Wednesday November 28th 2012
Review by Mark Ashby
Photography by Jamie Hunter
In the period between the late 1970s and roughly the mid-1990s, there was one unifying force in the city of Belfast – and that was music.
It brought kids from opposite sides of the sectarian divide together in a common bond and interest… and, sometimes, it brought them together to face a common enemy. In the case of the metalheads and punks – often pitted against each in other cities and locations – the similarities in their two types of music meant many from each community attended gigs of mutual interest… and often led to the two factions teaming up to take on spides waiting to ambush them after shows – and, equally as often, the forces of law and order seeking to enforce same…
It’s a common bond which Runnin’ Riot frontman Colin recalls when he resurrects the old clarion call of “SS RUC” (the RUC was the forerunner of the modern Police Service of Northern Ireland) during the blunt and abrasive ‘Kill The Police’.
Dublin trio The Dubtones had opened proceedings, taking to stage almost immediately after the doors open for this early curfew show and starting to around 50 people who had turned up early enough to their run-of-the-mill traditional ska-flavoured punk. There are moments of the former, such as ‘capture The Flag’ fused with some good old-fashioned examples of the latter, especially the catchy ‘The Cops Are On Their Way’, but, while the growing crowd also grows incrementally in its appreciation, it’s all a bit sterile.
The crowd has grown substantially in size by the time aforementioned local heroes Runnin’ Riot take the stage, and their brand of traditional hardcore Oi is the catalyst for the first pits of the evening: from the opening rallying call of ‘Keep The Faith’ through ‘Kings Of Hate’, ‘Judge, Jury And Executioner’ and the bitter sweet ‘Lost Generation’ to their closing self-titled anthem, this is raw, exciting Buckfast-fuelled streetpunk from the era of the Art College and the WarZone centre.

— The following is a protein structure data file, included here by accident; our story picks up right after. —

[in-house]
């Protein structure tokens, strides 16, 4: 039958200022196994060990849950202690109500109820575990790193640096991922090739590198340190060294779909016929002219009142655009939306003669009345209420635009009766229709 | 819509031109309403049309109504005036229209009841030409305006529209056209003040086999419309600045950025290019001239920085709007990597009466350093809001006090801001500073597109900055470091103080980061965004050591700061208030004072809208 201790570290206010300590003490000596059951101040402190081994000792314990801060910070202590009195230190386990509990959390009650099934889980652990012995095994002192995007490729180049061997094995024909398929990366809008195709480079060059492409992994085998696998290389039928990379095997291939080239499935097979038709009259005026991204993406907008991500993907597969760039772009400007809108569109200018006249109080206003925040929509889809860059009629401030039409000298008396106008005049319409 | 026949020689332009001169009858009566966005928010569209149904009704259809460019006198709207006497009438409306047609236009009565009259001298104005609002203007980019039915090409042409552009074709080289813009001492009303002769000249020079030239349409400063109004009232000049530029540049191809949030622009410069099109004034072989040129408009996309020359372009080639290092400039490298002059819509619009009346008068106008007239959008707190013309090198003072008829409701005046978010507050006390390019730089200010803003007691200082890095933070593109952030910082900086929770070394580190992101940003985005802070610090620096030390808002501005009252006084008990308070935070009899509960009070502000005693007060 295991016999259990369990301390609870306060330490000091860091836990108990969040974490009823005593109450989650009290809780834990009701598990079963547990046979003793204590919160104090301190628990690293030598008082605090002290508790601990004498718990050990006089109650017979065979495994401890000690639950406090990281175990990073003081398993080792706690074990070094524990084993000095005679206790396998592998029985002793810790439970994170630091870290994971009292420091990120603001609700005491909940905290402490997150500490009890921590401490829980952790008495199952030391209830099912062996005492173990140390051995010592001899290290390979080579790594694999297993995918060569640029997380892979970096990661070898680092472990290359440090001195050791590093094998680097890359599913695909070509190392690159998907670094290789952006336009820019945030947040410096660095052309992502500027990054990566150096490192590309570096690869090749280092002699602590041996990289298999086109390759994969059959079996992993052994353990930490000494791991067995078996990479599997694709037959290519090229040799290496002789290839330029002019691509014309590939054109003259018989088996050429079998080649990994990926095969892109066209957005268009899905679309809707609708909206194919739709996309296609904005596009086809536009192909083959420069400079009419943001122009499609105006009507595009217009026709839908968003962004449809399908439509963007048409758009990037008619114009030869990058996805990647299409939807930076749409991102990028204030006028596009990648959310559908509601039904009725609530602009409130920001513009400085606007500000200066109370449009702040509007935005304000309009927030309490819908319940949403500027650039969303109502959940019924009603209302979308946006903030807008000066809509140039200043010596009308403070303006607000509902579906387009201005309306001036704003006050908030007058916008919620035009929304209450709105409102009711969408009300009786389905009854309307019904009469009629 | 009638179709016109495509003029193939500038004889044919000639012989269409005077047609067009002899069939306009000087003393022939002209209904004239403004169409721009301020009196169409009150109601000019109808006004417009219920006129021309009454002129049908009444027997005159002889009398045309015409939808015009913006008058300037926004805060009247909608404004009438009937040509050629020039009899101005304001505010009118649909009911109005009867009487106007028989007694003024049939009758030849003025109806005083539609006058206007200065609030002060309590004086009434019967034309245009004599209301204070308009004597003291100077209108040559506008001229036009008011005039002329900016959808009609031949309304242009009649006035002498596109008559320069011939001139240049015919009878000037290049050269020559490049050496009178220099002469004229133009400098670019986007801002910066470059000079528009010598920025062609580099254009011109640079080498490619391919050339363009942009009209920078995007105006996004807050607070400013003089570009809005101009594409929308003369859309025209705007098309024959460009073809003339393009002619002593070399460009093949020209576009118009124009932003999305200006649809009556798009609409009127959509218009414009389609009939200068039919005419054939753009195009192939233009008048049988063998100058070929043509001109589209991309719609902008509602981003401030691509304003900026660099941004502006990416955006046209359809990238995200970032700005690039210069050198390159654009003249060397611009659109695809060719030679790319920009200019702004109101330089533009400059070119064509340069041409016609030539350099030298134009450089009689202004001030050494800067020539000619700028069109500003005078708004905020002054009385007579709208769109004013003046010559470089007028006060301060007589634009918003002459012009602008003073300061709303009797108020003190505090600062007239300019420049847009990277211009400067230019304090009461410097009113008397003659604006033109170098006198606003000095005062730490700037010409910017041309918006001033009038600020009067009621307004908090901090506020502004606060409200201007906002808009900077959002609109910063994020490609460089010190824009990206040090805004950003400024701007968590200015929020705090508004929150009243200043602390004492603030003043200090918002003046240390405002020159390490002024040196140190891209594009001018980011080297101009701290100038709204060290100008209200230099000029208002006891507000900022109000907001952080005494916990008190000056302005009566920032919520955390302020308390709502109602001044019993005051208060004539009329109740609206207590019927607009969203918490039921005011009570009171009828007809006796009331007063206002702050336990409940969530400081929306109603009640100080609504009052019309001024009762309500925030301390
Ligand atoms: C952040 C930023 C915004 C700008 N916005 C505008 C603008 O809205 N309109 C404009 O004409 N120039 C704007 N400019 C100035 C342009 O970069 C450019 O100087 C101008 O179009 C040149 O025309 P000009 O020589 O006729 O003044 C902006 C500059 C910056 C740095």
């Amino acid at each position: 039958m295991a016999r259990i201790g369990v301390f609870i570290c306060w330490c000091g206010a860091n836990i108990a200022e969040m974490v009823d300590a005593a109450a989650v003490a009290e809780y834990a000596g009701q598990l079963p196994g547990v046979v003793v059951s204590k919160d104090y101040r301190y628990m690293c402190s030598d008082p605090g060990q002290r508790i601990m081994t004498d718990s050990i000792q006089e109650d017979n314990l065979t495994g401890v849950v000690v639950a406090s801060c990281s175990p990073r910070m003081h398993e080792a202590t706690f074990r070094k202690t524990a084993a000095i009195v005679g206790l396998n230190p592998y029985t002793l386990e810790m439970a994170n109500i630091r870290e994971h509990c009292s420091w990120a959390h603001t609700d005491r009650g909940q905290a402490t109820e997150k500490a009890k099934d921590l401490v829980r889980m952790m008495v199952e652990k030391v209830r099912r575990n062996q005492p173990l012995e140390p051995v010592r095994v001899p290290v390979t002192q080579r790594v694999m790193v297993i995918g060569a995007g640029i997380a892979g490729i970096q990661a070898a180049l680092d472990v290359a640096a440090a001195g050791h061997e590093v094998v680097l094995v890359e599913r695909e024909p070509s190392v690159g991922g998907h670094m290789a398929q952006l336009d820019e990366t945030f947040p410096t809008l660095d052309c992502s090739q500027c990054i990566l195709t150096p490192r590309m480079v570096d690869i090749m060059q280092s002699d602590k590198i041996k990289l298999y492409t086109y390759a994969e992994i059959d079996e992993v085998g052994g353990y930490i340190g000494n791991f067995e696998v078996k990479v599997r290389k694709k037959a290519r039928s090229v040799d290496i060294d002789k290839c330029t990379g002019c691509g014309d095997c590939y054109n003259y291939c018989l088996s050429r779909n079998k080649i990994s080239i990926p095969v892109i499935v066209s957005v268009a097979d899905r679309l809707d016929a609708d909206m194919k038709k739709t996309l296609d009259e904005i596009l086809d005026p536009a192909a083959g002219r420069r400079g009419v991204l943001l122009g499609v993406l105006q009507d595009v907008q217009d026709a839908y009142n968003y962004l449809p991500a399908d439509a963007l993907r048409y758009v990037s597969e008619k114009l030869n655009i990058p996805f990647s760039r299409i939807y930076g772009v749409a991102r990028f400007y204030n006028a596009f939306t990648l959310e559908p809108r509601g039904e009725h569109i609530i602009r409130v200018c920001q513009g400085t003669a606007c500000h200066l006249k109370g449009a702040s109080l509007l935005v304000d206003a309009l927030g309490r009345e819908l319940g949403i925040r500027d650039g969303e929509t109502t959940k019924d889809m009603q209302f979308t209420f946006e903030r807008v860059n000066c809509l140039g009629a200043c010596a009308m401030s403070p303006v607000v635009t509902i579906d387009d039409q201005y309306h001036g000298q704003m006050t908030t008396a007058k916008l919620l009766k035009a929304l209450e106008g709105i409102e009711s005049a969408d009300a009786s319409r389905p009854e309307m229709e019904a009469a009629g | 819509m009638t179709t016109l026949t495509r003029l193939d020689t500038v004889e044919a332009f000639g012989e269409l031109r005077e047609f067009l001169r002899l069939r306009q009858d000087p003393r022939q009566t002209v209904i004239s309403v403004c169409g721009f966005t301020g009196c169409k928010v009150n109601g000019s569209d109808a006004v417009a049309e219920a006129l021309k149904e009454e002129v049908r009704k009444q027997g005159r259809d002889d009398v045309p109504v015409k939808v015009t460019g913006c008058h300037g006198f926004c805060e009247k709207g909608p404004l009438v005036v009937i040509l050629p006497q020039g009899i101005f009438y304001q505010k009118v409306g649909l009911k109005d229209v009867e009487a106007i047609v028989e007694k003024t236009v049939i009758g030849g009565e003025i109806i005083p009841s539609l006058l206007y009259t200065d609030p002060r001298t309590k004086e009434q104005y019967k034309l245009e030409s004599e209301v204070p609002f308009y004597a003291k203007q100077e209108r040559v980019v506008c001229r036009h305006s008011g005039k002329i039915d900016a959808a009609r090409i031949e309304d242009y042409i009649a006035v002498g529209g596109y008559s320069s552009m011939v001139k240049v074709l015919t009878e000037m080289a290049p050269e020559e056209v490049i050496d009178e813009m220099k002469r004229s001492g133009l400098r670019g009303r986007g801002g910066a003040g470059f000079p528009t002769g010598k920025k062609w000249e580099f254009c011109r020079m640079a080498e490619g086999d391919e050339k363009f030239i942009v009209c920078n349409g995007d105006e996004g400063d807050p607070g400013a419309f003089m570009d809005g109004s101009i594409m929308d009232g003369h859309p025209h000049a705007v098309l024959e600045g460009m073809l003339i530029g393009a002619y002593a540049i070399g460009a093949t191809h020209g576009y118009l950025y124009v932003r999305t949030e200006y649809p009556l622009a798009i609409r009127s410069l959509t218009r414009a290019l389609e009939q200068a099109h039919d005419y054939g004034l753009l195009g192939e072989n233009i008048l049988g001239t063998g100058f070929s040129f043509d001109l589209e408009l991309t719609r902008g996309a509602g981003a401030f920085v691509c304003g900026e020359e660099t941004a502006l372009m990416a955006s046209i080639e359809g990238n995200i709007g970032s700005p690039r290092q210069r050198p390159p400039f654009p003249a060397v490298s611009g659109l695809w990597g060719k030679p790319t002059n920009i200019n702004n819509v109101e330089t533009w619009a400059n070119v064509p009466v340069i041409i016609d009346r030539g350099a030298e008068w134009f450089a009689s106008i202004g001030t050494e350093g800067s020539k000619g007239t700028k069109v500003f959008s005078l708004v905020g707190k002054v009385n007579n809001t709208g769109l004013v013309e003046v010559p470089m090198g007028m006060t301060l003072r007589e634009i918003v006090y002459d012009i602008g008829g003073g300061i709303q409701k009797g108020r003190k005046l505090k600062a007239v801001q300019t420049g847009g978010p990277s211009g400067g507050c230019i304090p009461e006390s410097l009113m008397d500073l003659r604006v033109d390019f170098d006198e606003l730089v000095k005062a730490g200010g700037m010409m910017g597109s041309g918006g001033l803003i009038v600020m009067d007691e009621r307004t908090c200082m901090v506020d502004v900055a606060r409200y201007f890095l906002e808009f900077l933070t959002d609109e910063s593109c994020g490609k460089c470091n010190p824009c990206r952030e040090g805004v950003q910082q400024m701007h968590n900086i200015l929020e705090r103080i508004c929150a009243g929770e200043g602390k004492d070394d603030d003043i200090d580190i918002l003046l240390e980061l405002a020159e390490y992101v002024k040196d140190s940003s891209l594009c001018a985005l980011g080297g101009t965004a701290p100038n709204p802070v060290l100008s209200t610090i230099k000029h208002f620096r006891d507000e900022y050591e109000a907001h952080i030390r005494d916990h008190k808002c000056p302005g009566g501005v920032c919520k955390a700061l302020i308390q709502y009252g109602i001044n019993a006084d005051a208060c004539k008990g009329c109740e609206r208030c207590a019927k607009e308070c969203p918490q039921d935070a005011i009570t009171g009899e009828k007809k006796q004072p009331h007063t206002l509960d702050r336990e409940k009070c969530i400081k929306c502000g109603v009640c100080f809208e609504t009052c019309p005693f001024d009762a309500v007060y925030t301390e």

The biggest reception of the evening, however, is reserved for ‘Alcoholic Heroes’, a tributary paean to two of Northern Ireland’s flawed and ultimately fallen idols – George Best and Alex Higgins.
The hall, including the balcony, is filled to capacity and the anticipation is palpable as Rancid get ready to kick off the UK and Ireland leg of their 20th anniversary tour.
Not the most prolific of bands – they’ve released just seven albums (two of them self-titled) over two decades – it’s perhaps surprising that only two tracks are taken from their most recent offering, 2009’s ‘Let The Dominoes Fall’, with around half their set drawn instead taken from ‘…And Out Come The Wolves’, released almost a decade and a half earlier.
With Tim Armstrong now sporting a shaven, tattooed head and bushy beard, making him look an unshaven Kerry King, and jumping up and down of strategically placed flight cases while slinging his trademark hollowbody Gretsch around with gay abandon, he’s the obvious focal point for the band as they rip through a riotously delivered – and received – set covering the best known and best loved tracks from their two decade long career.
More or less anchored stage right, Lars Frederikson cajols the crowd into an even more frenzied reaction by announcing that “someone suggested we might want to give Belfast a miss on this tour – needless to say that person is now fired!” and then thanking Runnin’ Riot frontman Colin for taking him to see Linfield FC the previous evening… Not that the rammed arena needs much encouragement: nearly everyone is singing along to every word of every song, and the security staff occasionally look like they’re going to lose control given the amount of crowd-surfing (ironically, an activity, somewhat stupidly, banned in this particular venue).
The result is a hugely enjoyable, energetic and energising set from a band who can quite rightly be referred to as legends of the second wave of punk – a band who constantly enervate and innovate without selling out in the same way as contemporaries such as Green Day have unfortunately done. Much respect due.
Roots Radicals, Radio,
The Way I Feel,
Journey To The End Of The East Bay,
I Wanna Riot,
Last One To Die,
East Bay Night,
Black And Blue,
The War’s End,
Fall Back Down.
Time Bomb, Tenderloin, Ruby Soho